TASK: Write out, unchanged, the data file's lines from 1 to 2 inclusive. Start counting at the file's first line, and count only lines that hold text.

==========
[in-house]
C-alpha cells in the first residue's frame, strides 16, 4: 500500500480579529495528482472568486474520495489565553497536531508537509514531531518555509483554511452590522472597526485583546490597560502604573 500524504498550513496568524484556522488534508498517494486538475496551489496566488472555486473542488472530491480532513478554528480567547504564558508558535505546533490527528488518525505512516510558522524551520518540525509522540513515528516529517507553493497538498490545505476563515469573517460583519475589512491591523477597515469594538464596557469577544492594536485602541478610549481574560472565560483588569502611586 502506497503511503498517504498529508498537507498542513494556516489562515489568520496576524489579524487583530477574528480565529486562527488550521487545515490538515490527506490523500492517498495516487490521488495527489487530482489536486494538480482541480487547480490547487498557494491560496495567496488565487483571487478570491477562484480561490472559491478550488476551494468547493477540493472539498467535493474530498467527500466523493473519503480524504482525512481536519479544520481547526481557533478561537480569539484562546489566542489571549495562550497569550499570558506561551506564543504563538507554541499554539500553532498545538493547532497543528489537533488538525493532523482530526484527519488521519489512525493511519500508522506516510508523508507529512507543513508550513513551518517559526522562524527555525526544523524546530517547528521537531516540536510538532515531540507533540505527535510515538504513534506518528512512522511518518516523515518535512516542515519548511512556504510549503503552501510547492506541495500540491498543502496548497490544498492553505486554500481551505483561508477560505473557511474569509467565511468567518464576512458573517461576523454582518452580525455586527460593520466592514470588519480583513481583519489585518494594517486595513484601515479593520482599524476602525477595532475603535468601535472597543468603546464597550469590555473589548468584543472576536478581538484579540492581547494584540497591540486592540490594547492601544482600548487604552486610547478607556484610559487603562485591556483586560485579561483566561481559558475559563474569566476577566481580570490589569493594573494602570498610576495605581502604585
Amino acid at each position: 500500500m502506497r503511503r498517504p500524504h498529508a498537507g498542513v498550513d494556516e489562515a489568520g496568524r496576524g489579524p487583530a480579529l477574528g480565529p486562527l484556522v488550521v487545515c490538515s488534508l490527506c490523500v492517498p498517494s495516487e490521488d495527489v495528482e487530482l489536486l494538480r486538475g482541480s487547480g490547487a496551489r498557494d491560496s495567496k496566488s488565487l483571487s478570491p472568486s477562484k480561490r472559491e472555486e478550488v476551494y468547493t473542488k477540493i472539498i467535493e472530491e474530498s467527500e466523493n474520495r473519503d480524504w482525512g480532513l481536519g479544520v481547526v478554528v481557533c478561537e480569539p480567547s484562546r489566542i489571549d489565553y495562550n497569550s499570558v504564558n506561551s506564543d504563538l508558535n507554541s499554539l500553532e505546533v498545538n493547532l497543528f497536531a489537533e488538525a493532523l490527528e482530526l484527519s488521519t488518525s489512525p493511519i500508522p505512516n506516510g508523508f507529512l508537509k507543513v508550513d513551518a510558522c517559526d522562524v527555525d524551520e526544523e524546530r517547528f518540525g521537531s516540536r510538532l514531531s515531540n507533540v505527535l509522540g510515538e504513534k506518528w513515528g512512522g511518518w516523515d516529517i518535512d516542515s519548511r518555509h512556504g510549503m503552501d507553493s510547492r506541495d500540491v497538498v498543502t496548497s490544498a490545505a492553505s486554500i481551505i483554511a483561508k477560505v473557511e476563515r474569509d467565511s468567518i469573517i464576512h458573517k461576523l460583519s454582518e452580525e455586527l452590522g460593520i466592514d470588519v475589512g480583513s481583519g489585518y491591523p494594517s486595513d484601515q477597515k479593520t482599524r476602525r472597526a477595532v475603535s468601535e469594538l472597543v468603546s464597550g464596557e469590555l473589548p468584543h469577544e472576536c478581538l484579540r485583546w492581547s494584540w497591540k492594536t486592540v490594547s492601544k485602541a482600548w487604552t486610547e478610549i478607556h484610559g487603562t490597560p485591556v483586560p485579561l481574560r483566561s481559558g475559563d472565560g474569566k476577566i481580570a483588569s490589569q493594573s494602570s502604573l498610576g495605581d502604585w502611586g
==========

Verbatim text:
[in-house]
C-alpha cells in the first residue's frame, strides 16, 4: 500500500480579529495528482472568486474520495489565553497536531508537509514531531518555509483554511452590522472597526485583546490597560502604573 500524504498550513496568524484556522488534508498517494486538475496551489496566488472555486473542488472530491480532513478554528480567547504564558508558535505546533490527528488518525505512516510558522524551520518540525509522540513515528516529517507553493497538498490545505476563515469573517460583519475589512491591523477597515469594538464596557469577544492594536485602541478610549481574560472565560483588569502611586 502506497503511503498517504498529508498537507498542513494556516489562515489568520496576524489579524487583530477574528480565529486562527488550521487545515490538515490527506490523500492517498495516487490521488495527489487530482489536486494538480482541480487547480490547487498557494491560496495567496488565487483571487478570491477562484480561490472559491478550488476551494468547493477540493472539498467535493474530498467527500466523493473519503480524504482525512481536519479544520481547526481557533478561537480569539484562546489566542489571549495562550497569550499570558506561551506564543504563538507554541499554539500553532498545538493547532497543528489537533488538525493532523482530526484527519488521519489512525493511519500508522506516510508523508507529512507543513508550513513551518517559526522562524527555525526544523524546530517547528521537531516540536510538532515531540507533540505527535510515538504513534506518528512512522511518518516523515518535512516542515519548511512556504510549503503552501510547492506541495500540491498543502496548497490544498492553505486554500481551505483561508477560505473557511474569509467565511468567518464576512458573517461576523454582518452580525455586527460593520466592514470588519480583513481583519489585518494594517486595513484601515479593520482599524476602525477595532475603535468601535472597543468603546464597550469590555473589548468584543472576536478581538484579540492581547494584540497591540486592540490594547492601544482600548487604552486610547478607556484610559487603562485591556483586560485579561483566561481559558475559563474569566476577566481580570490589569493594573494602570498610576495605581502604585